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Knee Pain From the Kinetic Chain
As practitioners of manual medicine, chiropractors often treat patients suffering from knee pain.
Fibromyalgia: Put the Pain in Its Place
While some fibromyalgia patients respond favorably to regular chiropractic care, others experience minimal relief. Unfortunately, many of these patients must rely on pharmacological management to relieve their constant pain.
Coding for the Subluxation: ICD-9 vs. ICD-10
When I attended chiropractic school, I was taught that chiropractors approach health care differently than the traditional medical establishment.
Remembering Clarence Gonstead and 50 Years of the Gonstead Clinic
Dr. Clarence Selmer Gonstead (1898-1978) took chiropractic practice from back-alley bone setting to an understandable biomechanical science. His life was dedicated to clinical competency.
Peer Points: Always Seeking To Grow
Ellen "Kiki" Geary has spent the last decade honing her craft. As a specialist in integrative holistic care, she went straight from completing her master's degree in acupuncture and chinese herbal medicine from Bastyr University to building a successful and thriving practice in the small community of Anacortes, Washington.
Physical Exam 101: The Hands
I am sure you are familiar with the old adage: "When the only tool in your toolbox is a hammer, everything starts to look like a nail."
A Guide for Talking to Doctors about Acupuncture and Brain Chemistry
Before I begin any discussion of how to talk about the effects of acupuncture on brain chemistry, nervous and endocrine function, it is essential to understand just what physicians most need help with.
By the Numbers: 3 Common Financial Mistakes With Major Consequences
Warren Buffett is on record for sharing the hidden art of becoming wealthy and making it simple enough for anyone to grasp.
New Medical Technologies You Need to Know
We're all familiar with how fast computers become obsolete, as well as the rapid pace of development in the field of cell phone technology. The latest smart phones are far more powerful than desktop computers were only a few years ago.
A Chinese Medicine Story: An Interview with Mazin Al-Khafaji
Mazin Al-Khafaji's work has interested me for years. In February 2014, we invited him for the second time to speak at the Southwest Symposium in Austin, Texas.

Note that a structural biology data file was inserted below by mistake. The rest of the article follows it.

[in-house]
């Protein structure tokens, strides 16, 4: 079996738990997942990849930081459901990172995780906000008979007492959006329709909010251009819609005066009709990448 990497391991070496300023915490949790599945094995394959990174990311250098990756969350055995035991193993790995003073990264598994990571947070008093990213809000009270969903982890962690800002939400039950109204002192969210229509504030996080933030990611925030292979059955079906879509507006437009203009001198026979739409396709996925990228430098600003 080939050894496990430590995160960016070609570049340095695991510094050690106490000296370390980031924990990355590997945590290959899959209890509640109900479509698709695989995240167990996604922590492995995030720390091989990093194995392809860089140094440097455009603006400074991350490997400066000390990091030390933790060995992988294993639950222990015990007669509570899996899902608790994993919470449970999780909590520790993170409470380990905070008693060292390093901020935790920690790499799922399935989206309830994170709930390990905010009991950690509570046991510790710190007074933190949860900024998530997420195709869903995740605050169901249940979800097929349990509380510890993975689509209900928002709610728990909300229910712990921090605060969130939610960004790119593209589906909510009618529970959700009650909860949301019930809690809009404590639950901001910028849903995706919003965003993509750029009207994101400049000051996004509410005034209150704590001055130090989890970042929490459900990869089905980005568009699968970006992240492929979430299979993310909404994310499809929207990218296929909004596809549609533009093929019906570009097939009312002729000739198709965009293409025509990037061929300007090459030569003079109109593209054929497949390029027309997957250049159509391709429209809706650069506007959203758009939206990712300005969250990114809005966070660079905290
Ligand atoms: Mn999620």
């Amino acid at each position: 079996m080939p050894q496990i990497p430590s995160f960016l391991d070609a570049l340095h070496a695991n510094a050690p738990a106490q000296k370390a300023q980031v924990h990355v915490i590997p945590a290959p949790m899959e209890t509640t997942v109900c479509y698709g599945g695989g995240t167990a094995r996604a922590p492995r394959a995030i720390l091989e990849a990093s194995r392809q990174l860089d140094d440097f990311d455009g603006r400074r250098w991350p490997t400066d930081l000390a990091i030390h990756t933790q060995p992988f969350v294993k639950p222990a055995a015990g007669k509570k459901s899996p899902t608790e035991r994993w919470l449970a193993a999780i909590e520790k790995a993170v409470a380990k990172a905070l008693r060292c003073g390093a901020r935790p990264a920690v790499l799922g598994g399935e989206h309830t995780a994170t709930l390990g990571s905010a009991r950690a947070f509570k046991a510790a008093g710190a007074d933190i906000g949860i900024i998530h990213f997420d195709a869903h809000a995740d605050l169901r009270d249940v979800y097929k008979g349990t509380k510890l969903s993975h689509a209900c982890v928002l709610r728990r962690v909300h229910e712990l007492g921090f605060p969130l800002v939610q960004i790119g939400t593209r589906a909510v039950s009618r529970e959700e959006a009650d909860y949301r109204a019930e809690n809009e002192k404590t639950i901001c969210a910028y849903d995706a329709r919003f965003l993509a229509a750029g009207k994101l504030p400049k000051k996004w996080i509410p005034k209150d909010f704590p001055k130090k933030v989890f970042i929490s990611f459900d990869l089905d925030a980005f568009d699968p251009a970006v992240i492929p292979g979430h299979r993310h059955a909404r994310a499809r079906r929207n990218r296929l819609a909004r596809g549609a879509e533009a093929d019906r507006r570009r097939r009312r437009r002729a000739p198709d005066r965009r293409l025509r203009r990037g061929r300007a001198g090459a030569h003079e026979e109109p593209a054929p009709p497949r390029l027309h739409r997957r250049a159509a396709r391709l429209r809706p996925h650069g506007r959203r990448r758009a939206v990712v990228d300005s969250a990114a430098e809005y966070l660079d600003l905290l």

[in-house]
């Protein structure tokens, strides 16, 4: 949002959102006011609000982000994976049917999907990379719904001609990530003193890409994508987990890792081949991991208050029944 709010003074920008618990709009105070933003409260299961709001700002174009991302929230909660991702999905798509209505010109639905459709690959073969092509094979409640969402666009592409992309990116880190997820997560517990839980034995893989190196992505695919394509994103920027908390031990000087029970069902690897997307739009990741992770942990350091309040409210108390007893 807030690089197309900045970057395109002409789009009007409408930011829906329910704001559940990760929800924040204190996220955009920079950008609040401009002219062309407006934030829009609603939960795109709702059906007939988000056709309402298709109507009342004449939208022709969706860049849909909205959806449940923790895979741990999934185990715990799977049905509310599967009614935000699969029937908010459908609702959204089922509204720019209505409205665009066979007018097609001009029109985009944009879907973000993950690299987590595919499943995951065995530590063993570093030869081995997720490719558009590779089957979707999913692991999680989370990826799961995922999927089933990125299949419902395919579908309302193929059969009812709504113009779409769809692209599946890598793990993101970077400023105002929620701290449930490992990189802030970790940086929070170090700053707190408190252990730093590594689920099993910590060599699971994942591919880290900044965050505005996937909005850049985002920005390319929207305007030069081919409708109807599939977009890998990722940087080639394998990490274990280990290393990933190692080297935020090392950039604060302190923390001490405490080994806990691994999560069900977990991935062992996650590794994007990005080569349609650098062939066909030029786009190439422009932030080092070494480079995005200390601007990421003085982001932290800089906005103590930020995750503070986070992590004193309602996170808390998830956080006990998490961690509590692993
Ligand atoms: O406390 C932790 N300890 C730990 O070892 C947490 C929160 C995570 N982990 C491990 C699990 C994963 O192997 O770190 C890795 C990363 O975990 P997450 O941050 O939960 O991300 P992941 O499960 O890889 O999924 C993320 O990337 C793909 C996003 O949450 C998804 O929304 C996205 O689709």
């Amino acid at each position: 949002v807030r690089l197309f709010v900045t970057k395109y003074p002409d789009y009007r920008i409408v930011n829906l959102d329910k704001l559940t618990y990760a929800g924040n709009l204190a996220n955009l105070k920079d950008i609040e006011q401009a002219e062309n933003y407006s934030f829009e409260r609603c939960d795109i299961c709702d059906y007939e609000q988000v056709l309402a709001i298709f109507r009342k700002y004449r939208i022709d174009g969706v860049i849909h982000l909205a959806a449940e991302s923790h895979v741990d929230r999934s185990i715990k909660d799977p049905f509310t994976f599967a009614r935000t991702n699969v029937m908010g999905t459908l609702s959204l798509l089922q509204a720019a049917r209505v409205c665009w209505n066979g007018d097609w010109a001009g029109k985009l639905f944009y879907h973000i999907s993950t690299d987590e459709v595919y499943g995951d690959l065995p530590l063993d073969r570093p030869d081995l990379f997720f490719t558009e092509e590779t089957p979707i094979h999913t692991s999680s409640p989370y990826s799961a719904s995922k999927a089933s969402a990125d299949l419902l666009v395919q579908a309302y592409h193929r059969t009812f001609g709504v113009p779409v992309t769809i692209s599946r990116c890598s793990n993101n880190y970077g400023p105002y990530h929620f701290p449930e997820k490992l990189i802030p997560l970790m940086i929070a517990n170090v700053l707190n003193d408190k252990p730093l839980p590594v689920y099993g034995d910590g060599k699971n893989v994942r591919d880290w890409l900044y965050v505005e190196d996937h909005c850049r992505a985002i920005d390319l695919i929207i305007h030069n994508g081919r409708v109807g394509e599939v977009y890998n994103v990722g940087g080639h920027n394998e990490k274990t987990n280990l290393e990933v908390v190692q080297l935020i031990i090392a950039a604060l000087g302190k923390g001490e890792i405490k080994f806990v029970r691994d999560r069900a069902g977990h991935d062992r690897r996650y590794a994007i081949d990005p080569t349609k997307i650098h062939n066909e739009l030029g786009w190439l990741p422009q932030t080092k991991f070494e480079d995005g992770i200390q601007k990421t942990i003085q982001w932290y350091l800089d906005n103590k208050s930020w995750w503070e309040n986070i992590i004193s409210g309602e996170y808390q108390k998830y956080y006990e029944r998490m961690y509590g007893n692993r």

Building From the Bottom Up
I caught up with my dear friend Honora Wolfe, in her Colorado painting studio where, if she is not praying in Bhutan or doing charitable work in a Nepali free clinic, she spends most of her time now.
Immunizations by Colorado DCs: Really?
You probably didn't hear about it, but back on Nov. 21, 2013, the Board of Directors of the Colorado Chiropractic Association (CCA) adopted "immunization authority" for Colorado DCs as its No. 2 legislative goal.
A History Worth Telling
The popularity and the use of acupuncture for the treatment of animals in the United States is at its peak.
Why You Should Include the Single-Leg Stance Test in Every Patient Assessment
The single-leg stance (SLS) test, also known as the single-limb stance test, unipedal stance test or one-legged stance / balance test, is often used in the geriatric population to assess static postural and balance control.
Medical Qigong for the Heart: Part III
Part 1 and Part II of this series focused on the physical aspect of the Heart and mental emotional aspects of the Heart respectively. Now, I would like to focus on the spiritual aspect of the Heart.
Finders Keepers: The Secret to Relationship-Based Marketing
Becoming a successful practitioner has less to do with what you learned in school, and more to do with your ability to find new patients and keep them!
Curbing Label Overwhelm
For the average consumer, reading a food package can be overwhelming: natural, organic, non-GMO, gluten free, free range ... you get the picture.
Are You a Bad Chiropractic Patient?
My father was a great DC. In fact, as you might expect, he was the doctor of chiropractic I measured all other doctors against. Sadly, he died at age 61 when I was in my early 30s.
Vaccines and Chiropractic: Evidence-Based Medicine or Medical Dogma?
Right or wrong, the chiropractic profession has historically been against vaccinations. However, a growing trend within the profession is seeking to reverse this position.
January, 2001, Vol. 01, Issue 01
By Steve Capellini, LMT
Author's note: The Spa Letters column features news, personality profiles, trends, and plenty of professional possibilities for LMTs in the spa industry. The style is epistolary, meaning the articles are letters to a fictional massage therapist friend.
Thanks for writing.I'm glad to hear you're interested in exploring spas and perhaps even joining me one day in some professional capacity in this industry. As you know, spas are sprouting up all over the place, and the opportunities are boundless. We need lots of good therapists with diverse skills to fill a growing number of positions, both hands-on and supervisory. I've known several massage therapists who have successfully navigated the spa waters, ending up as spa directors, owners or educators themselves.
First, though, before you get all excited about your wildly successful new career, I want to fill you in about what spas used to be like not too long ago when I first started in the industry, and so I'll tell you a little story...